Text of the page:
I was just reading an article about precisely this.
Four Ways Women Stunt Their Careers Unintentionally:

Having combed through more than a thousand 360-degree performance assessments conducted in recent years, we’ve found, by a wide margin, that the primary criticism men have about their female colleagues is that the women they work with seem to exhibit low self-confidence.
Our gut says that this may partly be a perception issue — we’ve observed that men sometimes interpret (or misinterpret) an inclination in women to share credit or defer judgment as a lack of confidence. Still, perception or not, there is some research to suggest that women themselves feel less self-assured at work than men. A study released in 2011 by Europe’s Institute of Leadership and Management revealed that women report having lower confidence in regard to their careers:
Men were more confident across all age groups, with 70% of males having high or very high levels of self-confidence, compared to 50% of the women surveyed.
Half of women managers admitted to feelings of self-doubt about their performance and career, but only 31% of men reported the same.
The study also found that this lack of confidence extends to a more cautious approach to applying for jobs and promotions: 20% of men said they would apply for a role despite only partially meeting its job description, compared to 14% of women.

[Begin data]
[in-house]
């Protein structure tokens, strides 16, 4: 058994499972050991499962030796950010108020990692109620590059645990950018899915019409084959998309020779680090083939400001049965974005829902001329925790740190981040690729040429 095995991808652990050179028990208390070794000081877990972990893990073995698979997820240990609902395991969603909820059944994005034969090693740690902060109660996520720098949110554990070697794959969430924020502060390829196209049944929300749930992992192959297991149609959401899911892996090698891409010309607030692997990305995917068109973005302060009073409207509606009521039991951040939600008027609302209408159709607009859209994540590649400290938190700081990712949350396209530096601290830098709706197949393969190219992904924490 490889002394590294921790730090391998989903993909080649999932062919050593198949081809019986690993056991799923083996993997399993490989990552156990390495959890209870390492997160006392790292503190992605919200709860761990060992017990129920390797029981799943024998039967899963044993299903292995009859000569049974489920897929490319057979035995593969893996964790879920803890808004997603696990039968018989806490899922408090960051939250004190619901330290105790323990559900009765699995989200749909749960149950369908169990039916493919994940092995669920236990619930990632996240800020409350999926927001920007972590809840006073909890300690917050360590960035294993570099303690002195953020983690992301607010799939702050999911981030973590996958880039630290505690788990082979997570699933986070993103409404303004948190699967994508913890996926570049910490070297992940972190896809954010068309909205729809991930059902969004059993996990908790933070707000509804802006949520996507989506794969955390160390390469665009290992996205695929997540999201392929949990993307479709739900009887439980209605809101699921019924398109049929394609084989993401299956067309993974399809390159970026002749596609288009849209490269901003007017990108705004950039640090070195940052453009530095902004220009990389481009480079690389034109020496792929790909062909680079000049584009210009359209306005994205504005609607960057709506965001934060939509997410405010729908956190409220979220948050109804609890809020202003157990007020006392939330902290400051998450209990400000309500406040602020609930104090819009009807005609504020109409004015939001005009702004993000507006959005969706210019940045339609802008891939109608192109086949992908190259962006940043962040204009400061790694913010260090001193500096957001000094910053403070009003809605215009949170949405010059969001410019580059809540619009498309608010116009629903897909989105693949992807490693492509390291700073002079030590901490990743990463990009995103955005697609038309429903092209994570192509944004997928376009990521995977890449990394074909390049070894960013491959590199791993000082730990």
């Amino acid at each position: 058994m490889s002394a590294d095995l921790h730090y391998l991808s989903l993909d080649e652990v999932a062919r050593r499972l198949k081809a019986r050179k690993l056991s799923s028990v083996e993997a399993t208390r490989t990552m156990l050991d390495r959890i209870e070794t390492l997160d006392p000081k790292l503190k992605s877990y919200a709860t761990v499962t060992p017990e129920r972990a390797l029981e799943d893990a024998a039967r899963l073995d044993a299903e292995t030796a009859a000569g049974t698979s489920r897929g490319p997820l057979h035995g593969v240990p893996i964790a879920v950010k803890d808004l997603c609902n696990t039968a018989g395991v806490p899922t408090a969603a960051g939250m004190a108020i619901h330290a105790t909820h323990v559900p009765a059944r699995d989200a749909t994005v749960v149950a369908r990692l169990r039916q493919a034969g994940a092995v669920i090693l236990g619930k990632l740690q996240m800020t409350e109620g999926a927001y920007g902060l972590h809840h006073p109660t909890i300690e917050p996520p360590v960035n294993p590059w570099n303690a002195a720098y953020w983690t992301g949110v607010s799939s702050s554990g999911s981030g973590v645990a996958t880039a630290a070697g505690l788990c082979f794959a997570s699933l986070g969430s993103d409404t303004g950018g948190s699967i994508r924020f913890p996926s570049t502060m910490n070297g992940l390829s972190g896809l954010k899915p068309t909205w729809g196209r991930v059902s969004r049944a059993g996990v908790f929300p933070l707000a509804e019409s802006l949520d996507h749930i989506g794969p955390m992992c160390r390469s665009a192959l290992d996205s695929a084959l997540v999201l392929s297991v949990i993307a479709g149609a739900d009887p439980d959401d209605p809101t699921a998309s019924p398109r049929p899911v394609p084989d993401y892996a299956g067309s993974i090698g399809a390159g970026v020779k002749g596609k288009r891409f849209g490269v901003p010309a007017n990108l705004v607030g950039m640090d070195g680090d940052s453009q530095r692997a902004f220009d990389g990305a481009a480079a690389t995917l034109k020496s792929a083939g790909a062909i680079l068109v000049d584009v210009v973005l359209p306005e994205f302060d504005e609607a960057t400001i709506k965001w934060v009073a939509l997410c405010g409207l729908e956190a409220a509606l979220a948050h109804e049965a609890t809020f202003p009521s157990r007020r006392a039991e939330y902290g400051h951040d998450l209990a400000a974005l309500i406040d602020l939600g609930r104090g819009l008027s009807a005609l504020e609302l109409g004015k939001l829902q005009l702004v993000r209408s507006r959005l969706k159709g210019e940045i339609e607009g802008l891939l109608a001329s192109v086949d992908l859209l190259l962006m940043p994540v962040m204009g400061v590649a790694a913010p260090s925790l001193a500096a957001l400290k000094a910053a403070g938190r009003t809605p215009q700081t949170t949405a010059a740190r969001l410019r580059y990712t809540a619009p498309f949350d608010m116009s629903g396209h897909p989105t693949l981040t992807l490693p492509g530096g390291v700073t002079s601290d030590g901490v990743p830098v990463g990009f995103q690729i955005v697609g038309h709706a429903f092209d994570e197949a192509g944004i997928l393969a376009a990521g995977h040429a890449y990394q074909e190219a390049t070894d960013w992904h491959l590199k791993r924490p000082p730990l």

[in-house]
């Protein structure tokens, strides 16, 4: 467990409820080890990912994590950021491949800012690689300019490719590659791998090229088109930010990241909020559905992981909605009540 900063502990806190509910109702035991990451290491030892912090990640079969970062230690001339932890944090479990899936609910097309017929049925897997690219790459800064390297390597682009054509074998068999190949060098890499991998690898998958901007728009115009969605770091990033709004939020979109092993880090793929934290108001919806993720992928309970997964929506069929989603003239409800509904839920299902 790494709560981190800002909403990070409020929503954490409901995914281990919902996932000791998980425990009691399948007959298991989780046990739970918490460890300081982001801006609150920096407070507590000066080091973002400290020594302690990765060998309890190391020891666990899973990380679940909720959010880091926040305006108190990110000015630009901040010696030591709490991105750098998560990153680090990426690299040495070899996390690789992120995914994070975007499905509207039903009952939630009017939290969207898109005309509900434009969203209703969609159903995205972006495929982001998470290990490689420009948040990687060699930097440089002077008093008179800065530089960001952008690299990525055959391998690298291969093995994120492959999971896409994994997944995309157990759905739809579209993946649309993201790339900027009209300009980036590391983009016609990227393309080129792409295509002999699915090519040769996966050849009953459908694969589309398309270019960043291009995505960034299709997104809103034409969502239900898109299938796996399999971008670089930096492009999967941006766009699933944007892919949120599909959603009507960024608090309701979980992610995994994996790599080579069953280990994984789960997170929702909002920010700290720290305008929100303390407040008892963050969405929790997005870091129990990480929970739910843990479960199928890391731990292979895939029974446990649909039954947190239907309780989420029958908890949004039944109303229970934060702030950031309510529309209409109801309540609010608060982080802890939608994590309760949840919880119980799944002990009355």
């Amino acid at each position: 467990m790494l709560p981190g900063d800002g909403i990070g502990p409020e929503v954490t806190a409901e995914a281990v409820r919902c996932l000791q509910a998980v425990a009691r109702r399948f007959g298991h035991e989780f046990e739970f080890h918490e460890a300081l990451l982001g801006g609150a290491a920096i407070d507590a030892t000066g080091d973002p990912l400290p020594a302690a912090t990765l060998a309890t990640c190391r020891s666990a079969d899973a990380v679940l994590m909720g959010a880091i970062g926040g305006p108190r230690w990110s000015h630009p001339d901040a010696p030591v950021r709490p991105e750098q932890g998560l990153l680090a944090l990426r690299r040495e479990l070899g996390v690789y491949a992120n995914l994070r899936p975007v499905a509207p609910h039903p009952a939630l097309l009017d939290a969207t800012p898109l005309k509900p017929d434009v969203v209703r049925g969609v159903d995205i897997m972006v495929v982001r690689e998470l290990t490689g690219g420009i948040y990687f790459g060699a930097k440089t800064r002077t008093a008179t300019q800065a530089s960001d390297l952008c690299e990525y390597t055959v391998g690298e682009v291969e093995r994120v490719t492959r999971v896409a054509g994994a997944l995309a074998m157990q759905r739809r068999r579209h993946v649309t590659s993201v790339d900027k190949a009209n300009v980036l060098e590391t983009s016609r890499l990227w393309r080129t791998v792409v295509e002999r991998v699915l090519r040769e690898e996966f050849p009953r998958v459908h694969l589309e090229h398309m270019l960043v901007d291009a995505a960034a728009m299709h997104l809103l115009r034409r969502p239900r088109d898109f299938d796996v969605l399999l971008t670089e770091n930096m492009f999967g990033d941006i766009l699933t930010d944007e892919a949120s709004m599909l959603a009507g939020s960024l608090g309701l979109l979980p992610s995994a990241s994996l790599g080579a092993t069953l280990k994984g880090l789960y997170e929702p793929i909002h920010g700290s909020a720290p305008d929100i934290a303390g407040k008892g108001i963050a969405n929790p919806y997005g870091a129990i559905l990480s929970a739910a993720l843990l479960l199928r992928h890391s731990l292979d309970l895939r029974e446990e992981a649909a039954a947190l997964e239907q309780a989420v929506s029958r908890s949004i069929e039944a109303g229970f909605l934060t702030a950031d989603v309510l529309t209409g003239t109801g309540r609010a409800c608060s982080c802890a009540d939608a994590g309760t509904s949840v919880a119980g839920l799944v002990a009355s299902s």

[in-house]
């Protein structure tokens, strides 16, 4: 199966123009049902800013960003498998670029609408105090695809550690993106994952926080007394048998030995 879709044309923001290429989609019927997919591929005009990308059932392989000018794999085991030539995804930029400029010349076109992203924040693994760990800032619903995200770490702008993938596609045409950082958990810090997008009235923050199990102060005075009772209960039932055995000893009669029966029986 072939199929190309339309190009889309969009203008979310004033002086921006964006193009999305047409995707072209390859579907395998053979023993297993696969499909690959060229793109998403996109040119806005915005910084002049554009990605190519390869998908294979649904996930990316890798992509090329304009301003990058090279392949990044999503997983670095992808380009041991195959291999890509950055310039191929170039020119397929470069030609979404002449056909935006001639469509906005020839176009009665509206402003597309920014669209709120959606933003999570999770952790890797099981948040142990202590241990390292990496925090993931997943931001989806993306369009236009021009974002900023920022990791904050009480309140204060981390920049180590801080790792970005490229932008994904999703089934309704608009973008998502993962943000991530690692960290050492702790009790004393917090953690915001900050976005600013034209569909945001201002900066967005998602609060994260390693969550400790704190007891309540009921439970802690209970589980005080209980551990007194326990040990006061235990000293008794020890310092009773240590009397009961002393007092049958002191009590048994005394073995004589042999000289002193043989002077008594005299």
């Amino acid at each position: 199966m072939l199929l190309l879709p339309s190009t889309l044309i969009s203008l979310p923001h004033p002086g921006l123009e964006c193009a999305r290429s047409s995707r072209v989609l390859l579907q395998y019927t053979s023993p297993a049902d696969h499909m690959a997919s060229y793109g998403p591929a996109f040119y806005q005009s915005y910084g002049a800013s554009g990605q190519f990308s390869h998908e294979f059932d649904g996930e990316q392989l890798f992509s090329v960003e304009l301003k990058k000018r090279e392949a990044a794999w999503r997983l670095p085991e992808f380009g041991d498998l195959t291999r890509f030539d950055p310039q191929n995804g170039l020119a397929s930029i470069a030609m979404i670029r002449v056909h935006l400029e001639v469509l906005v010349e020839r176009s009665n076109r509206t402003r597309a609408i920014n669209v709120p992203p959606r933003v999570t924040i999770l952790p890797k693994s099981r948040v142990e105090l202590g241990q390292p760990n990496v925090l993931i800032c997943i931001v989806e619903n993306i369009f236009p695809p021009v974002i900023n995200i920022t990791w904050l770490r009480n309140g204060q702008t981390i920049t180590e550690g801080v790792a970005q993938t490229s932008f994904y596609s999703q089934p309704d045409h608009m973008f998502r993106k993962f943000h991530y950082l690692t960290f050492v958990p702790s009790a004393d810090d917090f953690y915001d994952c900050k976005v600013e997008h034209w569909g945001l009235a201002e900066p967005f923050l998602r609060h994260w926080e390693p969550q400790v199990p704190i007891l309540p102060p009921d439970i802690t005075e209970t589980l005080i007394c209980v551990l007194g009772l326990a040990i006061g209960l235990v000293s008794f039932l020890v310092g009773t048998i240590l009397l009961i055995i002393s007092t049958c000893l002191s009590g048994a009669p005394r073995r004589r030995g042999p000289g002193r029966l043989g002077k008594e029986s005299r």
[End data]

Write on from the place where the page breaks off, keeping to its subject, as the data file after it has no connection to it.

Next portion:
Read more
http://blogs.hbr.org/cs/2011/10/four_ways_women_stunt_their_careers.html?utm_source=pulsenews&utm_medium=referral&utm_campaign=Feed%3A+harvardbusiness+%28HBR.org%29 

I was just reading an article about precisely this.

Four Ways Women Stunt Their Careers Unintentionally:

Having combed through more than a thousand 360-degree performance assessments conducted in recent years, we’ve found, by a wide margin, that the primary criticism men have about their female colleagues is that the women they work with seem to exhibit low self-confidence.

Our gut says that this may partly be a perception issue — we’ve observed that men sometimes interpret (or misinterpret) an inclination in women to share credit or defer judgment as a lack of confidence. Still, perception or not, there is some research to suggest that women themselves feel less self-assured at work than men. A study released in 2011 by Europe’s Institute of Leadership and Management revealed that women report having lower confidence in regard to their careers:

  • Men were more confident across all age groups, with 70% of males having high or very high levels of self-confidence, compared to 50% of the women surveyed.
  • Half of women managers admitted to feelings of self-doubt about their performance and career, but only 31% of men reported the same.
  • The study also found that this lack of confidence extends to a more cautious approach to applying for jobs and promotions: 20% of men said they would apply for a role despite only partially meeting its job description, compared to 14% of women.

    Read more

    http://blogs.hbr.org/cs/2011/10/four_ways_women_stunt_their_careers.html?utm_source=pulsenews&utm_medium=referral&utm_campaign=Feed%3A+harvardbusiness+%28HBR.org%29 

    (via poorlenore)